It would be possible to argue that there was a misappropriation that misrepresents the discourse of social quality of education. It seems to us, however, that such an argument would simplify a complex and multifaceted political process. It is feature of a political text to be ambiguous, sometimes incoherent and inconsistent, as a result of the articulations that are necessary to its political constitution and, as all texts, it suffers the addition and the corrosion intrinsic to a translation, supplementing, in an endless way, meanings supposed as original.

We are interested in understanding, from a pedagogical point of view, which elements of these discourses favor its articulation in present times and which meanings are blocked by this articulation. We have opted for claiming that both discourses, previously constructed in an antagonistic way, have their articulation facilitated because they have in common an educational imaginary able to restrict curriculum to teaching and instruction, producing equivalence between relevant knowledge and measurable knowledge.

The current curricular proposals do not invent new ways to conceive the curriculum. They restrict themselves to an objectivist conception of knowledge, making the articulation between the discourse of distribution of this knowledge in an egalitarian way, understood as able to produce social quality of education, and the discourse of guaranteed access to knowledge, also disseminated by the discourses of the quality aimed at being total possible. Thus, there is equivalence between meanings of knowledge that favors a hegemony of a centralized curriculum policy and its modes of evaluation, articulating something that, in the 1990's, many of us perhaps have judged impossible to be articulated.

 

Conclusions

In the case of the curriculum policy being analyzed here, the signifier quality represents both demands for a curriculum aimed at the egalitarian distribution of knowledge as demands for measurement of results stipulated in terms of the learned curriculum. Knowledge, for different purposes, tends to be objectified in both the antagonistic equivalence chains - social quality and quality aimed at being total. In the discourse of social quality, knowledge is considered essential to make the conditions of teaching more egalitarian for those who have access to education and, consequently, to promote social justice. The development of the student in the school is, therefore, tied to the nation's social development, at the same time that it acquires traces of the critical perspective of curriculum, in which the signifier knowledge carries the meanings of emancipation, human liberation, and social critique. In the discourse of the quality aimed at being total, the knowledge is important to guarantee that education delivers the instructional levels supposed as necessary to the professional and social development, equating the purposes of the individual, of the market, and of the nation. Thus, it is possible to identify instrumental perspectives of the curriculum, in which social efficiency seems to be guaranteed by focusing on the outcomes of student learning.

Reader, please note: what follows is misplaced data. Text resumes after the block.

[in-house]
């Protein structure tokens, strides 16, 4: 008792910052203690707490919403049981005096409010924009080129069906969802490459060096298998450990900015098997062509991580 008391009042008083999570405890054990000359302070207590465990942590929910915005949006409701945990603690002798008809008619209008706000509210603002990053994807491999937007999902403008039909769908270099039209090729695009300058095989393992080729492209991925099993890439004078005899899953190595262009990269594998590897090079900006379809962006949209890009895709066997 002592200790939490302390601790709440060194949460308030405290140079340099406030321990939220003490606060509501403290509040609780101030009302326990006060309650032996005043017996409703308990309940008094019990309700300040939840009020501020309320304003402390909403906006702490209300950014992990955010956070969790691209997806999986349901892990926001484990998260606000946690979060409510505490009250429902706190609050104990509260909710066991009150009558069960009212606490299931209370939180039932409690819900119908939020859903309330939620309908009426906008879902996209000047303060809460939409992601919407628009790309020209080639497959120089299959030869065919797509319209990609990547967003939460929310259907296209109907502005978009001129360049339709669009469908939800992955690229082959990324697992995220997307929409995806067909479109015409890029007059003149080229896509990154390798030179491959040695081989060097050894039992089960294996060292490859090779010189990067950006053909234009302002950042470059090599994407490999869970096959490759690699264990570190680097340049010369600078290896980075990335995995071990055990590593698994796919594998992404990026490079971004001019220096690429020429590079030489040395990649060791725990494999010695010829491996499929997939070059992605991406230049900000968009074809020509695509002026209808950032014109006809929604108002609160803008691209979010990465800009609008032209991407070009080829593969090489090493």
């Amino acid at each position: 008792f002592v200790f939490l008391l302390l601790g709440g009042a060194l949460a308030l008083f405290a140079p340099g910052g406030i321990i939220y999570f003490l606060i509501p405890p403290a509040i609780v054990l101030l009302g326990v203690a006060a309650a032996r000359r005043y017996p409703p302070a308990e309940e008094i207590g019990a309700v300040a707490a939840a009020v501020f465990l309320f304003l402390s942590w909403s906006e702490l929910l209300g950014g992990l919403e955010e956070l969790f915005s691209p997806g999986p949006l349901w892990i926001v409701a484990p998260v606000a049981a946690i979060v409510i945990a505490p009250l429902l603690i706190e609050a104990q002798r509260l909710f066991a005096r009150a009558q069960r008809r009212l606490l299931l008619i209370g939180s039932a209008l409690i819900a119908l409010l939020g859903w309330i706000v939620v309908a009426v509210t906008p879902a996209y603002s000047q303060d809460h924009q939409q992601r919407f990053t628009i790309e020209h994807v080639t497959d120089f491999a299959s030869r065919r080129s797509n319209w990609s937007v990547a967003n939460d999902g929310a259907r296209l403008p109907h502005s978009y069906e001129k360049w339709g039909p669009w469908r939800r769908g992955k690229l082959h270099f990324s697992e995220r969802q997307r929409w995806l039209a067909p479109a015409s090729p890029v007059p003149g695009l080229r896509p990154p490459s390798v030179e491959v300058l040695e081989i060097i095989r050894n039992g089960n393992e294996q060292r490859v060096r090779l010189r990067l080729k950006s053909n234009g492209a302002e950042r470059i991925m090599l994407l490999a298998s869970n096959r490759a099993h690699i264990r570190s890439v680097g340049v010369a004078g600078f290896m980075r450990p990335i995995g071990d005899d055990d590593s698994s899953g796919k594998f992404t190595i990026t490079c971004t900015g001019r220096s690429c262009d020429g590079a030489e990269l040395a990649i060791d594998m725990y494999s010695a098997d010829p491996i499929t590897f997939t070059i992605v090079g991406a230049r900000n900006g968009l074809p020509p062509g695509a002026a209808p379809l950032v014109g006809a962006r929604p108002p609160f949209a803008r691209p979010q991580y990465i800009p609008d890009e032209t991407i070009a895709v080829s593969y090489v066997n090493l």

In both discourses, knowledge becomes an external object to the subject (Macedo, 2012), to be acquired in the schooling process. The educational process assumes the purpose of instructing, distributing knowledge, especially disciplinary one, guaranteeing access to legitimated knowledge, with objectivist and realistic traces. Knowledge is separated from social dynamics of cultural production associated to curriculum and fixed to subject positions: historically constructed knowledge, disciplinary knowledge, grassroots knowledge (Lopes, 2012).

This equivalence between meanings of knowledge favors the hybridization of the meanings of social quality, a cause raised by social movements, with the meanings of quality aimed at being total, linked to the market logic and the global society. In the name of a more just soci-ety, it seem to be possible to control curriculum by means of large scale evaluations, as well as to measure the quality of educational processes by precise indicators, to spread out the knowledge able to reach the intended purposes, the purposes of all. Traces of critical perspectives and instrumental perspectives resound in these texts and turn knowledge into a powerful exchange currency in the educational process.

In a paradoxical way, the demand for social justice also marks the attempt not to associate this policy exclusively to the demands of education for an economically productive life, for a given efficiency in the professional performance, a mere way of having a return in the educational investments. Multiple meanings float in the signifier social justice - job, income, success, tuning with the world in change, critical conscience, reduction of the economic and social inequality, social mobility, social transformation, democratization of opportunities, inclusion, economic development of the country. The school knowledge is the lever of this (new) social project. The reification of knowledge and the reduction of curriculum to teaching purposes remain in an pedagogical imaginary that connects, in a deterministic way, education and social development, making it possible to articulate discourses of quality.